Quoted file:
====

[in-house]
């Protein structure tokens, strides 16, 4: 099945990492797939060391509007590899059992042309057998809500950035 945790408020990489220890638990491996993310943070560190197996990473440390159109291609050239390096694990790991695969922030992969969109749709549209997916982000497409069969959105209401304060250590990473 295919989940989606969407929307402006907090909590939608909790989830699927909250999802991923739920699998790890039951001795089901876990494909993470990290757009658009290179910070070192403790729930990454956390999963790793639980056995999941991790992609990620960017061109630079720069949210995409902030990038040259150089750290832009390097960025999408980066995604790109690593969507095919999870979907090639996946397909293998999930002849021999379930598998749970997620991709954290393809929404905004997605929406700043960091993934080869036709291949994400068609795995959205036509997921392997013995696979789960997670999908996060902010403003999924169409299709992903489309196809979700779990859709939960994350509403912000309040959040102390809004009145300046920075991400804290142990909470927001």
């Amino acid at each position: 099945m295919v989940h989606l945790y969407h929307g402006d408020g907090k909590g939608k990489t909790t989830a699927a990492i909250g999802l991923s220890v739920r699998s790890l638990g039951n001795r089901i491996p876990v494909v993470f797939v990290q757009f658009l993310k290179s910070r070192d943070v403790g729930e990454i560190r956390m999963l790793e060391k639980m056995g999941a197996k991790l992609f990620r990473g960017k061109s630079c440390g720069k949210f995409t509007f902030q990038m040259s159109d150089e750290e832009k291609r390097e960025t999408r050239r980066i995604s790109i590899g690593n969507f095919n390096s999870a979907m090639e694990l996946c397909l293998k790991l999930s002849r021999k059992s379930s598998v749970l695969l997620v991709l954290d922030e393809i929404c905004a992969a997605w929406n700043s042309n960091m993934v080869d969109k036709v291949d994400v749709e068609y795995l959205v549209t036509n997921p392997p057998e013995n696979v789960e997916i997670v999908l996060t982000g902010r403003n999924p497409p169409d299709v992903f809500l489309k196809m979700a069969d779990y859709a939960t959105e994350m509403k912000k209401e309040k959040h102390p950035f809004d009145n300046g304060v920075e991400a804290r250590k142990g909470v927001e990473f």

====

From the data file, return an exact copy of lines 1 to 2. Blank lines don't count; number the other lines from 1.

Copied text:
[in-house]
């Protein structure tokens, strides 16, 4: 099945990492797939060391509007590899059992042309057998809500950035 945790408020990489220890638990491996993310943070560190197996990473440390159109291609050239390096694990790991695969922030992969969109749709549209997916982000497409069969959105209401304060250590990473 295919989940989606969407929307402006907090909590939608909790989830699927909250999802991923739920699998790890039951001795089901876990494909993470990290757009658009290179910070070192403790729930990454956390999963790793639980056995999941991790992609990620960017061109630079720069949210995409902030990038040259150089750290832009390097960025999408980066995604790109690593969507095919999870979907090639996946397909293998999930002849021999379930598998749970997620991709954290393809929404905004997605929406700043960091993934080869036709291949994400068609795995959205036509997921392997013995696979789960997670999908996060902010403003999924169409299709992903489309196809979700779990859709939960994350509403912000309040959040102390809004009145300046920075991400804290142990909470927001």